I’m selling these. The camera needs a battery so is priced accordingly.
Meet Phil. Phil is a real man who skates. Besides being a father, husband, music-maker and entrepreneur, Phil also works hard at the local hardware store. There he trades in traditionally manly things, such as tools, nuts and bolts. Hard things. When we started working on this short piece Phil was 37, and he was coming to terms with the stark realization that it was probably his last chance in life to finally kickstart his dream career as a world-renowned professional skateboarder. Now Phil’s 40, and he runs a small, independent, board brand — Fixer Skateboards.
The thing is, if at the age of 37 Phil had followed the herd and pursued the standard pro path, riding for a bigger brand, like Girl, it would have been too obvious, and even worse than that it would have certainly oppressed his creativity. We do well to remember that the biological clock stops ticking for no living being and not a millisecond can be wasted executing someone else’s vision. So Phil didn’t pursue a big brand endorsement, he got a job at the hardware store, and now thanks to its modest size, running his Fixer brand on the side really allows Phil the artistic space he needs to continue to grow and contribute to the culture as a genuine devoted dreamer of dreams, and a formidable professional skater man.
I love working with the best humans who ever rolled on the surface of the earth. For me Columbian-born Swede, Fernando Bramsmark, easily falls into that category.
Not too long ago we put together this little video piece all about the grab we know today as the stalefish. We were in Barcelona and while we were there we sent a message to Lance Mountain asking him why this perfectly good-looking grab got named after something so unpleasant. Here’s what he sent back: “Summer camp, Sweden, 1985, Tony [Hawk] did them. Lunch was served in aluminum containers. Once a week we would have this bad fish. Tony and I were calling it stalefish with [many] bones and we’d go eat at McDonald’s. A British guy asked Tony if the trick he did was a Stalefish with [Many] Bones. It stuck. Tony did backside ones too. Gonz, I think, got the first photo two years later that popularized it. And he did the classic fold-down knee.” So there you have it, despite how utterly insane, doomed and incomprehensible the world might currently appear to be, we can take comfort in the fact that both Fernando and the stalefish have Swedish roots in common.
I updated a text glitch above, from ‘no’ to ‘many’. If you need more stalefish intel then take a breath and enter Mackenzie Eisenhour’s stalefish wormhole.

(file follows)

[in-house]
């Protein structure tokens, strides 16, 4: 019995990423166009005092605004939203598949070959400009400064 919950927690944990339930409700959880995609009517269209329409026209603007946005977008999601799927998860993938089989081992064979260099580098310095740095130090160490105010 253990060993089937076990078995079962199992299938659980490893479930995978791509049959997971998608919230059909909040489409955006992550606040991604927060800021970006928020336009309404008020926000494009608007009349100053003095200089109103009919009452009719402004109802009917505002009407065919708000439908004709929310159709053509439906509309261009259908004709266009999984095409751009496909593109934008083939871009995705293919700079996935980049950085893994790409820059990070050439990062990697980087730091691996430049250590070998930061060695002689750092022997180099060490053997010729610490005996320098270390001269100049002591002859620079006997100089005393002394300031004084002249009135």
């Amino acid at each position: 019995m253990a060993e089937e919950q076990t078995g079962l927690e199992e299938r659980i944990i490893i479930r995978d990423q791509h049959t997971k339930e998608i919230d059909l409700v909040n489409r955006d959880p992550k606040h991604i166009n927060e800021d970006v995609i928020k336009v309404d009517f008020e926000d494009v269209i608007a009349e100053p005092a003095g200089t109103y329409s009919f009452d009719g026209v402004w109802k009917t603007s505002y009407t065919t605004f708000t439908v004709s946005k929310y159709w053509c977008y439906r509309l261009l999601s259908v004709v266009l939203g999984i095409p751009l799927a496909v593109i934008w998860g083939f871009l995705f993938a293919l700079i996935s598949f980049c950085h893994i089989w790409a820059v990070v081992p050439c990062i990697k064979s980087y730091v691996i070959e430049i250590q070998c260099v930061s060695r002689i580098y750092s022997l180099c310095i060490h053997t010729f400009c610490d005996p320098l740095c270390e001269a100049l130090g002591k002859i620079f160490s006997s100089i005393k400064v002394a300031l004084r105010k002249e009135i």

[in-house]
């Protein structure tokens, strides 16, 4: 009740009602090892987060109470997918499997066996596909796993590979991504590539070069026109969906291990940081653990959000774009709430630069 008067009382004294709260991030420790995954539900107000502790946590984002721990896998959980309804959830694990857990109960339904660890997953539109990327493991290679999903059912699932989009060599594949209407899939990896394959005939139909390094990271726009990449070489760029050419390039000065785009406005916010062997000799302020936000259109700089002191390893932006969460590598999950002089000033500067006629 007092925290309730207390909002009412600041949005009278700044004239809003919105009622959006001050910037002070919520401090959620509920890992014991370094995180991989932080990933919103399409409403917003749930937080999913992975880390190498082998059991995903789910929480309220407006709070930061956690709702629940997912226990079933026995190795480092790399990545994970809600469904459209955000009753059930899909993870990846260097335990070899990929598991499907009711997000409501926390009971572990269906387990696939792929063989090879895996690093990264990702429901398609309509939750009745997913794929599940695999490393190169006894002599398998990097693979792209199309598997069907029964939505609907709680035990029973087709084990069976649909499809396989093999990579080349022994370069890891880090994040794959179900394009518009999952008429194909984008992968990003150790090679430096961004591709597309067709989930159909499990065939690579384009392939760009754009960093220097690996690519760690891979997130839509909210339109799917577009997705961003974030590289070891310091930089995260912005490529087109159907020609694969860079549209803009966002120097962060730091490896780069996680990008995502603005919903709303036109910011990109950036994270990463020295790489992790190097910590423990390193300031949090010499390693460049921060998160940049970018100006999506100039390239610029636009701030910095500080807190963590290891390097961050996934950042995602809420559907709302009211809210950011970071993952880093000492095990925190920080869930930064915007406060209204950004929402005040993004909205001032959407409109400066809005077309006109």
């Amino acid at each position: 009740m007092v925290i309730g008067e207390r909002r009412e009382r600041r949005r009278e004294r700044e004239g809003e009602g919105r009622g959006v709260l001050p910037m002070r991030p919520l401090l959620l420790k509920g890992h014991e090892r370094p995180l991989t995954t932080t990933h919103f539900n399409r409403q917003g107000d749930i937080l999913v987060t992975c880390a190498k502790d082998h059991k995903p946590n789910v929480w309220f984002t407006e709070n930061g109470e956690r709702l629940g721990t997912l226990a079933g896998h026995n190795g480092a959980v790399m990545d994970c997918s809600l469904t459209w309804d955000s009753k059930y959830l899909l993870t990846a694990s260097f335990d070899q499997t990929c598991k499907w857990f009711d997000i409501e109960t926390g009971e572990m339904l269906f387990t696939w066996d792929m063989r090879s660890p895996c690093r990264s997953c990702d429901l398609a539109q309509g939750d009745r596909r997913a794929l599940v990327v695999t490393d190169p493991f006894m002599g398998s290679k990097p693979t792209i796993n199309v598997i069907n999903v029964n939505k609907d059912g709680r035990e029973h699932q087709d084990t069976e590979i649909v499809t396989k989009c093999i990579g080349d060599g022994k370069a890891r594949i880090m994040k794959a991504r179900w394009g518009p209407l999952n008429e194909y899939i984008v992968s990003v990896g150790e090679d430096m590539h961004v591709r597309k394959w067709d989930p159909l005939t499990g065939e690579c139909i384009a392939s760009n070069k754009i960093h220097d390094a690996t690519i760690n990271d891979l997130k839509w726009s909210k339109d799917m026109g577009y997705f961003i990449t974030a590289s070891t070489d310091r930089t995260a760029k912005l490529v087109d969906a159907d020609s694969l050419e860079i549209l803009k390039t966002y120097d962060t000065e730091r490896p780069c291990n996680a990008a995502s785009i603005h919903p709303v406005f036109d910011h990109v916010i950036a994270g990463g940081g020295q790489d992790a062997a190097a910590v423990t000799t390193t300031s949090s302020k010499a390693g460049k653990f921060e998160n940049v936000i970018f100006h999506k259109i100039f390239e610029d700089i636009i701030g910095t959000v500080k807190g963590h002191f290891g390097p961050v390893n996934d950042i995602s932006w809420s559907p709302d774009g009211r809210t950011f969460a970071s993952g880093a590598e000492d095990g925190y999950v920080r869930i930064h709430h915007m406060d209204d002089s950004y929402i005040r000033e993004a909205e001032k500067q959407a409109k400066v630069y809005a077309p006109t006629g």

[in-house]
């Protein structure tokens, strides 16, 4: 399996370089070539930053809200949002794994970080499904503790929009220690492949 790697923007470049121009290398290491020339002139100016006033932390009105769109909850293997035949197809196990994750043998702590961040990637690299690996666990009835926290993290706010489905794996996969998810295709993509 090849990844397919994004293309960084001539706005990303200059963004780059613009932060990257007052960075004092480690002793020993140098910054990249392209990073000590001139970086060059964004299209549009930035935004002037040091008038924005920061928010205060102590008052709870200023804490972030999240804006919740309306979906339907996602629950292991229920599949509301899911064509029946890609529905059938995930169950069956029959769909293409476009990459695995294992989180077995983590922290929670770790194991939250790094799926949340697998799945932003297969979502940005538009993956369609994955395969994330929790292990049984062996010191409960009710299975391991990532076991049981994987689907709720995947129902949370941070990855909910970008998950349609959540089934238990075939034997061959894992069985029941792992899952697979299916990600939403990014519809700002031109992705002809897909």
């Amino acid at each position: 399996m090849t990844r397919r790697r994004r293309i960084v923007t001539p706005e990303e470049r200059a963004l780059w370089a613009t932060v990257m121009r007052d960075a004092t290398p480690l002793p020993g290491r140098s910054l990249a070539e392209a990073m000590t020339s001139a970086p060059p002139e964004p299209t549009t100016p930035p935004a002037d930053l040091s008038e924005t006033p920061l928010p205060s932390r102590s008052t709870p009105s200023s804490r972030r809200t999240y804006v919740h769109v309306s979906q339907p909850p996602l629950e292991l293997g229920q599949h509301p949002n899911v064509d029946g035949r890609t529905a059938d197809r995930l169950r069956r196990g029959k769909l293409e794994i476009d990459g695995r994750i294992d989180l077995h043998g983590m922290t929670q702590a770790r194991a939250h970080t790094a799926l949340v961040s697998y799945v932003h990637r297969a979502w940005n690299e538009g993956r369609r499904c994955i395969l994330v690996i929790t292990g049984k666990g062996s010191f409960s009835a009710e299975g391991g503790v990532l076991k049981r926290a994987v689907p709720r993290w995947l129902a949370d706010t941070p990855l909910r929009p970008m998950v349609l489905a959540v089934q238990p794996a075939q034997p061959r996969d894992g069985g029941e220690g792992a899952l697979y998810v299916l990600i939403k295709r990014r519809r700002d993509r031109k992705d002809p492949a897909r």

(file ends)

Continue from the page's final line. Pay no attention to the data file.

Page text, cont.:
Popped a few photos of Texas raised, Portland based, Birdhouse pro destroyer of all things skateable Ben Raybourn recently while he filmed for little day in the life documentary. Hopefully they bring a small glimmer of joy to your day.
What up? Portland, brah. So artsy. Mad beats. Now featuring… Chromeball. Onward to Burnside.
Some rap video shit.
Heavy metal parking lot.
Eggplant for lunch. Hayashi in full effect.
Back at the crib scoping the scene with the bird’s eye view. Free runners look on in disbelief. This local training center could make a good TtDiPWYB post, maybe, if there is such a thing as a good TtDiPWYB post.Not dangerous at all.
Fully cropped the ground out of this.
Quicker down than up.
The owls are not what they seem.
And finally, what the internet was made for.
The release of A Place in the Sun proved that Russell Houghten can paint a compelling and pristine picture of skateboarding in Los Angeles. But, when something is all shiny there’s some part of each one of us that wants to reach out and start scratching it up a little. Questions can do that and critics might ask; Has Houghten become a slave to color depth? Is his equipment slowing him down? As stunning as his work is, has Russell Houghten’s drive to become the greatest action sports documentarian of our time imposed some limiting factors on his agility as a filmmaker? The answers are subjective. What we now know for a fact is that there was another camera eye on location during the making of New Balance Numeric’s first video. That eye was watching, thinking and planning before swooping in all like,